Exemptions tend to be haphazard, all the more so because Congress has never been willing to take the decision away from states for bankruptcy purposes. Thus homestead exemptions vary from minimal to unlimited, setting the stage for sad cases such as you describe. However, even with the best of intentions, creating an "always fair" scheme would be a daunting challenge. For example, the extremely generous pension protections in current law seem non-controversial, and if there is anything which few would allow to be exempted, it is large amounts of cash. But suppose you and I are both in our 50's, have closely parallel situations, and need consider bankruptcy. I am employed, and have accumulated $500,000 in protected retirement accounts. You are self-employed, and have acquired a similar retirement reserve, but to maintain flexibility in your business have felt compelled to keep the funds in unrestricted accounts. Where is the "fairness"? How could there be "fairness"? But, yes, based on my 30+ years as a bankruptcy lawyer, the exemption laws do work for most people most of the time.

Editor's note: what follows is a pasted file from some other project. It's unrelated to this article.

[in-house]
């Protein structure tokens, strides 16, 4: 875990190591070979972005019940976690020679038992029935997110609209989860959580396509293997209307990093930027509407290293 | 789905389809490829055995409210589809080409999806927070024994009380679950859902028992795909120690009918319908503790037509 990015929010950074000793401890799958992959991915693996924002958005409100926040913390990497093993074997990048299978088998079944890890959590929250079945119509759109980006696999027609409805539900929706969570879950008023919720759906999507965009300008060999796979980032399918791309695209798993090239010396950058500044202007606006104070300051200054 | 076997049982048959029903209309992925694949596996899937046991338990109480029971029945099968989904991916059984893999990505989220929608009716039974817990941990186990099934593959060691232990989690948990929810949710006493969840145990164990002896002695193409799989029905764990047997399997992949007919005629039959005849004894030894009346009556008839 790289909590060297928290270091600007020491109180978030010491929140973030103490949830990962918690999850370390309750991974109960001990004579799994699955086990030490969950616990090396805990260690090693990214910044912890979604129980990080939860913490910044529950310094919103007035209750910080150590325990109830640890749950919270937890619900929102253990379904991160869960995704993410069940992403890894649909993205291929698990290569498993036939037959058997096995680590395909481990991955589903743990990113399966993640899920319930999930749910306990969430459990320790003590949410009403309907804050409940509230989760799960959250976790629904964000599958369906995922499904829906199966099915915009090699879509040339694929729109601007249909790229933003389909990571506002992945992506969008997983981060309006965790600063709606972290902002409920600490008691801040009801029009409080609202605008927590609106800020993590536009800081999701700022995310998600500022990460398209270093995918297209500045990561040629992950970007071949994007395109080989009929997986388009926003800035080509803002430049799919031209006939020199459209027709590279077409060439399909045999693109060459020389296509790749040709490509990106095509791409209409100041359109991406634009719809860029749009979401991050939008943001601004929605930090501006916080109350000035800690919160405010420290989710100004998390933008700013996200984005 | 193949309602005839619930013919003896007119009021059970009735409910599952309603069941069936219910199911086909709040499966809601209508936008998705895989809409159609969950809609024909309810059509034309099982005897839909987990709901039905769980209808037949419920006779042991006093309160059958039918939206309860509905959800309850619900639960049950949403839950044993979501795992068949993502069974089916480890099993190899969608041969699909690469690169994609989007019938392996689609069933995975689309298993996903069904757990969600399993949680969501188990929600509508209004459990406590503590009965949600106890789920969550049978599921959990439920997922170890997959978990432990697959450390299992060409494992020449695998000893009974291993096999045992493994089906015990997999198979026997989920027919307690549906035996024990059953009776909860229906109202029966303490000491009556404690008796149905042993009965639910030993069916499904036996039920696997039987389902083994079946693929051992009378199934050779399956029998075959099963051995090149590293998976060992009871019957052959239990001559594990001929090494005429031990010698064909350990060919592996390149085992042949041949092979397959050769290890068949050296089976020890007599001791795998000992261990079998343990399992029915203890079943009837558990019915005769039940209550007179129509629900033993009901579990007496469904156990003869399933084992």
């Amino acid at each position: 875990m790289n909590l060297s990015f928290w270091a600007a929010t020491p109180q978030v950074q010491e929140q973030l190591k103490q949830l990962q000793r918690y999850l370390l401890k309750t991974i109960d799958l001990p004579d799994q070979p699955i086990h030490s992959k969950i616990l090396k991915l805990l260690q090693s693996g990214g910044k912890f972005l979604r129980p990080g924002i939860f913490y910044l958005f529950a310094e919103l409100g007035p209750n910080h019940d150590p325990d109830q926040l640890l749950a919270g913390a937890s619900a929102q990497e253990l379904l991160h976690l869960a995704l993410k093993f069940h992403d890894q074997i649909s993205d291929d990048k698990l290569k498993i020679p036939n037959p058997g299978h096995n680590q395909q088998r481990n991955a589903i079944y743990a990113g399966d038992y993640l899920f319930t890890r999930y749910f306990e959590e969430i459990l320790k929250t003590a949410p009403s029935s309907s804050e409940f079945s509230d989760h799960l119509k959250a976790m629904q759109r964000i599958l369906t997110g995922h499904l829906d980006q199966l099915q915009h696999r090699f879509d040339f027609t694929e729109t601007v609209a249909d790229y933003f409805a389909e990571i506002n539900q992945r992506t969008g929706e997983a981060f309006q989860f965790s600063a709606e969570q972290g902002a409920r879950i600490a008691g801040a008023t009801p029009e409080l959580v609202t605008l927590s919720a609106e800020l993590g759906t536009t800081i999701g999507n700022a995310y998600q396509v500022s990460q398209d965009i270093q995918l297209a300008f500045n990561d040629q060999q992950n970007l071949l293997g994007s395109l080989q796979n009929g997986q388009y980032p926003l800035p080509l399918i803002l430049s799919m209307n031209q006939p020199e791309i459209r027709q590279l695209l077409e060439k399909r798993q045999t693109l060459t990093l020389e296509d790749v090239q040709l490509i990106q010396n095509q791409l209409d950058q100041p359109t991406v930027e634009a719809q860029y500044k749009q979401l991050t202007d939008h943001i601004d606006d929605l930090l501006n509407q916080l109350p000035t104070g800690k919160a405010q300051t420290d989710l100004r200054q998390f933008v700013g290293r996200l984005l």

The problem is not with the exemption scheme, but with a healthcare system which forces people into bankruptcy because they get sick.

Sometimes Bankruptcy is not the answer. Sometimes, one needs to shell out the money to pay a lawyer to litigate.

For example, with a medical emergency, there really is no contract. You go to the ER and perhaps are admitted to the hospital. But there is no discussion of costs and fees prior to services being rendered.

So the courts are asked to fill in a price term. Now, Courts don't like doing this. They really are not set up to do this and don't have the tools to do it. And the whole thing really ends up sounding in equity, as a form of quasi-contract.

So the answer to your friends, in part, is to make the hospital prove up their claims. I suspect that most people would find $30,000 for a six day stay to be excessive and unreasonable. Especially since people on Medicare or who have good insurance policies pay far less. The reality is, your friends are being asked to subsidize the healthcare costs for other people.

Meanwhile, your friends need to get their house sold, and move next door to Texas or Oklahoma, where there are 100% homestead exemptions.

Any litigator worth his salt should be able to tie up the hosptial's case long enough to accomplish this.

Besides, the hospital might have a hard time even bringing suit because disclosing this information is probably a violation of HIPPA.